According to reports from the USA, the first COVID-19 patient in the USA who received a lung transplant was released from the hospital this week.
After coronavirus Mayra Ramirez, 28, who caused irreversible damage to her lungs, underwent a transplant on June 5. Live Science has already been reportedIn order to qualify for the procedure, she first had to test a negative result virus, because transplant patients must take immunosuppressive drugs after surgery. Drugs prevent the body from rejecting a new organ, but bleed it The immune systemability to suppress active infection.
“When Mayro̵7;s body cleared the virus, it was clear that the lung damage would not be treated, so we had to list it. lungs transplant, ”Dr. Beth Malsin, Pulmonary and Critical Care Specialist at Northwestern Memorial Hospital, stated in a statementTwo days later, Ramirez received new lungs.
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Ramirez woke up after a 10-hour operation when “all these tubes” came out – “I couldn’t recognize my own body,” she said. The New York TimesBefore the operation, Ramirez spent six weeks in Intensive Care Unit (ICU) on a ventilator and extracorporeal membrane oxygenation (ECMO) machine, which pumps oxygenated blood into the body when the heart and lungs cannot do it alone.
“I don’t remember anything during my six weeks at COVID ICU. When I finally woke up, it was mid-June and I had no idea why I was in a hospital bed,” Ramirez said in a statement from the Northwest. When she finally woke up, her sisters asked if she knew the date, and according to the Times, Ramirez said it was early May. She could return home on July 29.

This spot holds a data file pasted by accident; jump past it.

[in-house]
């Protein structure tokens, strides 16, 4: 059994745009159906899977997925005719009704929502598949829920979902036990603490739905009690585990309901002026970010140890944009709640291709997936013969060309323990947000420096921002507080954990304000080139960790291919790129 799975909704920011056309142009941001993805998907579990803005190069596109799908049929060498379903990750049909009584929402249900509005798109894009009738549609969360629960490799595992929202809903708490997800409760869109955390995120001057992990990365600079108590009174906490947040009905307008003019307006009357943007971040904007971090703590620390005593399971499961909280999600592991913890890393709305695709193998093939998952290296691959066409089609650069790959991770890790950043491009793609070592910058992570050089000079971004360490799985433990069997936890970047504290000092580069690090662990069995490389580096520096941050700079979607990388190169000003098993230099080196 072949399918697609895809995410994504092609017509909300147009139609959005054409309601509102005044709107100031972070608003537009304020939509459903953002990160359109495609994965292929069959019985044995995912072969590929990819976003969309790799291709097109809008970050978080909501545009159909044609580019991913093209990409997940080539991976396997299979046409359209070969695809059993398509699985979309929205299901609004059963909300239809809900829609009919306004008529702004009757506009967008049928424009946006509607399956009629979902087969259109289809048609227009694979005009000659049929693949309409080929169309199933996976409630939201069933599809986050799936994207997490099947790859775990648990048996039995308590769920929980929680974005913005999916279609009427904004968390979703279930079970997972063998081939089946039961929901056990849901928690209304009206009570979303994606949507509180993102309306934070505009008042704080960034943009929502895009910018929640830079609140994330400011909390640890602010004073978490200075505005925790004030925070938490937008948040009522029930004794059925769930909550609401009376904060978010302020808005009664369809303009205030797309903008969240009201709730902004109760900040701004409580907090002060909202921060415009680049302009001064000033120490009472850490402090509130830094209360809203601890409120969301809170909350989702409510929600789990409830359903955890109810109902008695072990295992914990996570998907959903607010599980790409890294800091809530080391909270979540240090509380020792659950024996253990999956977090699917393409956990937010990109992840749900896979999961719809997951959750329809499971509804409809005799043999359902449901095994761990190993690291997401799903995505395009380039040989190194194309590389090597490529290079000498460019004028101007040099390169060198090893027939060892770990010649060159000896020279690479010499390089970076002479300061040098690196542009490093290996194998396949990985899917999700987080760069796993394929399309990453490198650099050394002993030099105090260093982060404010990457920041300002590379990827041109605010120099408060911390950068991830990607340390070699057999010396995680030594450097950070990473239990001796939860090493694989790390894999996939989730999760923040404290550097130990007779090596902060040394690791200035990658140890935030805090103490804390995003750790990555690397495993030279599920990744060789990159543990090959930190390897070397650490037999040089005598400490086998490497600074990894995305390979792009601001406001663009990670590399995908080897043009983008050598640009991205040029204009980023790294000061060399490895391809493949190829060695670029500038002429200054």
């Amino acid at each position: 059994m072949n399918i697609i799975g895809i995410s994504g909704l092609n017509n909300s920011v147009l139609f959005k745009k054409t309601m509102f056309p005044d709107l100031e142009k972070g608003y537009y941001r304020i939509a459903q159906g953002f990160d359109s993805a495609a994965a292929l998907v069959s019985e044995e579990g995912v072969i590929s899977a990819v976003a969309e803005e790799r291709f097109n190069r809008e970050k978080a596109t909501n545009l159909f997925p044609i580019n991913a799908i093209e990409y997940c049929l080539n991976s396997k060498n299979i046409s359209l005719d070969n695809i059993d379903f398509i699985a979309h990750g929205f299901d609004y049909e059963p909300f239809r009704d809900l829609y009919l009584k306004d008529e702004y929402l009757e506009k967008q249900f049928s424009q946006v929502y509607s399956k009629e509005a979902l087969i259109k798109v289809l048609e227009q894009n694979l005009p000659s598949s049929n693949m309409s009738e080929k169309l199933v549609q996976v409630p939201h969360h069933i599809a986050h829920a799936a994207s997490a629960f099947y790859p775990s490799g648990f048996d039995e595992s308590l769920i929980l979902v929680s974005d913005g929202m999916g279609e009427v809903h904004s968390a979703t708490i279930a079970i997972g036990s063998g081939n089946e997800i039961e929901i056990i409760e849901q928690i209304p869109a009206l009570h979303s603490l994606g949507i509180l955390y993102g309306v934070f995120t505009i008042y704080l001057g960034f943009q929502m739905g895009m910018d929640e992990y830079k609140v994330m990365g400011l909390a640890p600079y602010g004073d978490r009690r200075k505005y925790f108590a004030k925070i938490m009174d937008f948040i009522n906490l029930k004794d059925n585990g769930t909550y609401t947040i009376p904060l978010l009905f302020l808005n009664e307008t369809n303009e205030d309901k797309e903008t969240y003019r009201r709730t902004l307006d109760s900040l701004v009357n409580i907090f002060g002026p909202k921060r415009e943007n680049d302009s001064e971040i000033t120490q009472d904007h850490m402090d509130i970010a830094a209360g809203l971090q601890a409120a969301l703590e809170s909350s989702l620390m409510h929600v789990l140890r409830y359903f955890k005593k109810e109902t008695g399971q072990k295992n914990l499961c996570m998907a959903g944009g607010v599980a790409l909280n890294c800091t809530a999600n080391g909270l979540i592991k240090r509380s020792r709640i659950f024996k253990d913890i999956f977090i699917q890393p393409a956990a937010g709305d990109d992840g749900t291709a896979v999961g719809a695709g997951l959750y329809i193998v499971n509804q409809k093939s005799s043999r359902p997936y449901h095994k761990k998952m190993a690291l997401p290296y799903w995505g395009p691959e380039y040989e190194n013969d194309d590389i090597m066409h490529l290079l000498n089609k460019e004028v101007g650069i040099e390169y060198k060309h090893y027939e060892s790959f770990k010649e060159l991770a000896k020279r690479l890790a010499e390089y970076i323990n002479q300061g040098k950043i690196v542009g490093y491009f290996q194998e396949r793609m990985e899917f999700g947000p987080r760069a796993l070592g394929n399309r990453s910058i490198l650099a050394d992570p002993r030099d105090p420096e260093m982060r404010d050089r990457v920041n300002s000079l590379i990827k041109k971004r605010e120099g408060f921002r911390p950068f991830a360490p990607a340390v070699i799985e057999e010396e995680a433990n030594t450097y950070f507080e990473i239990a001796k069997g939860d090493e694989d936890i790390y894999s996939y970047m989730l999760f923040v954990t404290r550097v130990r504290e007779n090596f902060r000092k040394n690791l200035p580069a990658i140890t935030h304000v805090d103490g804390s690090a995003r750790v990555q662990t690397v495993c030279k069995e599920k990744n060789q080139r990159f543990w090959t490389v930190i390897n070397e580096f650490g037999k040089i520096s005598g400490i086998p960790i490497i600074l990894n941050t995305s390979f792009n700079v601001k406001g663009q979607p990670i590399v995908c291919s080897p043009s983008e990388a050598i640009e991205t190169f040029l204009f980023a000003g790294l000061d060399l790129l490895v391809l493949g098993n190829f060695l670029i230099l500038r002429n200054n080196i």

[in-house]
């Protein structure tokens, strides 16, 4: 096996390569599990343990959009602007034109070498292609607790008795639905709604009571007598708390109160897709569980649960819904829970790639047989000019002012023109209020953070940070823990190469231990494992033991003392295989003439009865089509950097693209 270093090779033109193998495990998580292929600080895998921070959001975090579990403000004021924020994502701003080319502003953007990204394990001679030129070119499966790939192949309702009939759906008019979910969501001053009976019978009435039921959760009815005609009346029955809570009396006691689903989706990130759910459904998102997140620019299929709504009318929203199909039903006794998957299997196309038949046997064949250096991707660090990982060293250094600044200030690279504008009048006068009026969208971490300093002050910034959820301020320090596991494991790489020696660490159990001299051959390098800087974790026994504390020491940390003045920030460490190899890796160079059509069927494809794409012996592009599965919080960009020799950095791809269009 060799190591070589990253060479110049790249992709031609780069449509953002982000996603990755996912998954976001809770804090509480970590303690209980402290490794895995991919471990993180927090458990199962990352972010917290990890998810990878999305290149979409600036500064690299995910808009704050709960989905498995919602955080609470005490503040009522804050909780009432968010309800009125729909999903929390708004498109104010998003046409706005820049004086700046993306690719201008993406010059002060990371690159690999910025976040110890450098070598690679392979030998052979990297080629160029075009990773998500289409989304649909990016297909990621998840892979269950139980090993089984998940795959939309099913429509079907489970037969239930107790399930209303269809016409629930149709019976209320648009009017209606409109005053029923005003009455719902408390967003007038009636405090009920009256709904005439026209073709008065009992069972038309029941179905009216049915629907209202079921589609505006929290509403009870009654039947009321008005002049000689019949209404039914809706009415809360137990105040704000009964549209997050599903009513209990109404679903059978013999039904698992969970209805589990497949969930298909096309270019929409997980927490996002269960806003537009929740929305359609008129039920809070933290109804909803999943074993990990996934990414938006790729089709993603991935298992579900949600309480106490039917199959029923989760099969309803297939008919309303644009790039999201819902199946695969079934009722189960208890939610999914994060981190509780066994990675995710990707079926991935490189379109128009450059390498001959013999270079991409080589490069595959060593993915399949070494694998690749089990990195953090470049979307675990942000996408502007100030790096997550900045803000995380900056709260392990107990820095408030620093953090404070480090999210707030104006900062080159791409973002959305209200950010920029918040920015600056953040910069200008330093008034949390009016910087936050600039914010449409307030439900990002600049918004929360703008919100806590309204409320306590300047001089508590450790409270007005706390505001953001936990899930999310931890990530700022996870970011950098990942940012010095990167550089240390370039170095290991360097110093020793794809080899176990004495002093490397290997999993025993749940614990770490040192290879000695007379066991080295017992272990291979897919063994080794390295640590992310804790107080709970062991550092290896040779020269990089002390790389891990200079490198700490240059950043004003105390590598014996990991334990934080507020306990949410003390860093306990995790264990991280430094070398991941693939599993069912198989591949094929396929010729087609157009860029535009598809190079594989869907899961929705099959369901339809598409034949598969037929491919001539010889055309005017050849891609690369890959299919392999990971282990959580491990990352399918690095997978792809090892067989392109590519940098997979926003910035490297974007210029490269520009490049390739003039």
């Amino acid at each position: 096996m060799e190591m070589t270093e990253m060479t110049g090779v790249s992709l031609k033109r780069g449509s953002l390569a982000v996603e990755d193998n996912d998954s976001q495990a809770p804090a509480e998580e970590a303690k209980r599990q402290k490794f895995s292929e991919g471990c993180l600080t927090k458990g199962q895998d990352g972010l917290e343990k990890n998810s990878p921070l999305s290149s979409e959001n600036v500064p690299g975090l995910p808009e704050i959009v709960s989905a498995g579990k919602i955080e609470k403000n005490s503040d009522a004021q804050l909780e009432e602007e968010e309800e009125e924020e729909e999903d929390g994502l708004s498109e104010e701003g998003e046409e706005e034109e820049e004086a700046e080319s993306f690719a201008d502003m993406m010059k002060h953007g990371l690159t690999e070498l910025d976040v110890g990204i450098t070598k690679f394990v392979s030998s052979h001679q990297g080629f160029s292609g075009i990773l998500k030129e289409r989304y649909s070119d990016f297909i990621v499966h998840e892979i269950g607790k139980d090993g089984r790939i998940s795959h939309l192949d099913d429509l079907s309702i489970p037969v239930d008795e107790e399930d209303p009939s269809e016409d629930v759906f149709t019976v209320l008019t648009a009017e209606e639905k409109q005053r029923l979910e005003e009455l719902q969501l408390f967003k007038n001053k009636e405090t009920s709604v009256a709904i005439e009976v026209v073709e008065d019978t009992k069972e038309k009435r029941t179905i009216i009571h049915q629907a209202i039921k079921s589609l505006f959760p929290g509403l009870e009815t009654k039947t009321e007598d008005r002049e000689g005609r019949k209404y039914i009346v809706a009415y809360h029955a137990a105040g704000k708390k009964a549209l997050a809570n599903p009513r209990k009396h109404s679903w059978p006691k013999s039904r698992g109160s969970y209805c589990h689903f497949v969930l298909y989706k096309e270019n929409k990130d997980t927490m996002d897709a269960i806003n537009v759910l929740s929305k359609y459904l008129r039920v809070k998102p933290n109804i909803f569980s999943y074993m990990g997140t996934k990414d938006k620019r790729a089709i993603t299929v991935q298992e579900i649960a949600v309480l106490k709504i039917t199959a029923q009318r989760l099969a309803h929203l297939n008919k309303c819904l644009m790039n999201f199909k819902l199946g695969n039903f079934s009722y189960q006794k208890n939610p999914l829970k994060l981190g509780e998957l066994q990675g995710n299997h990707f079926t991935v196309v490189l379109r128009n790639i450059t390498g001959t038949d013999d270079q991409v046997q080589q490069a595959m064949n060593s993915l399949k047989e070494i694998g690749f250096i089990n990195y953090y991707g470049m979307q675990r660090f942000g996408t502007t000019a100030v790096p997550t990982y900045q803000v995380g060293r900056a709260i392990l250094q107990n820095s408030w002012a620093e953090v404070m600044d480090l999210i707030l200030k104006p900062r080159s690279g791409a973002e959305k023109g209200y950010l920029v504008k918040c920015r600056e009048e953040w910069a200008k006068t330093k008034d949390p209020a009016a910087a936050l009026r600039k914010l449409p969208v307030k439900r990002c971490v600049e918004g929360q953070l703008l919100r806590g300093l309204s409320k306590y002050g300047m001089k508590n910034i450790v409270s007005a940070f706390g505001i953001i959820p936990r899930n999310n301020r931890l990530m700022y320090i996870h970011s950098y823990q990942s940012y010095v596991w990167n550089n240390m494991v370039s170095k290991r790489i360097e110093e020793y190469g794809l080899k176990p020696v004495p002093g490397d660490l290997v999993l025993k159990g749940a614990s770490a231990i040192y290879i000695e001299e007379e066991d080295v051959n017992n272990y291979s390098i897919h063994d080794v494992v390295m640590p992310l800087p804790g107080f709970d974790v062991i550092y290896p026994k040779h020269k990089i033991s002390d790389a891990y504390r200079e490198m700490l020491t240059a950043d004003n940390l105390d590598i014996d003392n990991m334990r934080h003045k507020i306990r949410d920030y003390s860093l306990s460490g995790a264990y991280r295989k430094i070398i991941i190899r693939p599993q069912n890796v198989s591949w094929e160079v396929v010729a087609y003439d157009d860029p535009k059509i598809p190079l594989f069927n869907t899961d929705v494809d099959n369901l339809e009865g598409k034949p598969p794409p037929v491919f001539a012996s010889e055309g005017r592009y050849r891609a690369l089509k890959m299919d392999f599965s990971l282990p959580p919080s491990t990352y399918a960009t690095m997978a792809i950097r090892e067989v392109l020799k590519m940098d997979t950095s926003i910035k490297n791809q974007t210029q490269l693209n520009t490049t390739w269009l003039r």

Ramirez has been taking anti-rejection drugs for the rest of her life, but because she is young and healthy, “she will get stronger and stronger,” her surgeon Dr. Ankit Bharat for the New York Times. After a lung transplant, more than 85% to 90% of patients survive for one year and can function independently in their daily lives. About 50% of lung transplant recipients survive for at least five years after the procedure, and there are reports of some people living for 20 years or more. United Kingdom National Health Service.
“She asked if she could go skydiving. We will probably get her there in a few months, “Bharat said of Ramirez.
After Ramirez’s transplant, Northwestern patient Brian Kuhns, a 62-year-old coronavirus patient, performed a second lung transplant.
“Mayra and Brian would not be alive today without a double lung transplant,” Bharat said in a statement. “COVID-19 completely destroyed them lungsand were critically ill as they went into the transplant procedure, which made her a daunting step. “The procedure usually takes six to seven hours, but both Kuhns and Ramirez underwent 10-hour operations because there was so much inflammation and dead tissue in the lungs.
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Now that Kuhns and Ramirez are recovering, Northwestern has two more COVID-19 patients waiting for a lung transplant, and the hospital is consulting with other transplant centers on how to proceed with a complex operation.
“It will be a challenge for doctors to determine which patients are really candidates and what the timing is,” said the Times Times. Tiago Machuca, a thoracic surgeon at the University of Florida Medical Clinic in Gainesville. A patient who was transferred from another COVID-19 state recently received a lung transplant at Shands Hospital.
“We don’t want to do it too soon when the patient can still recover from COVID and continue a good quality of life, but you also don’t want to miss the boat and have the patient where it is unnecessary, the patient is too sick,” he said.
“I think people need to know this possibility first and just start talking about it before they get there,” Bharat told the Times.
Originally published on Live Science.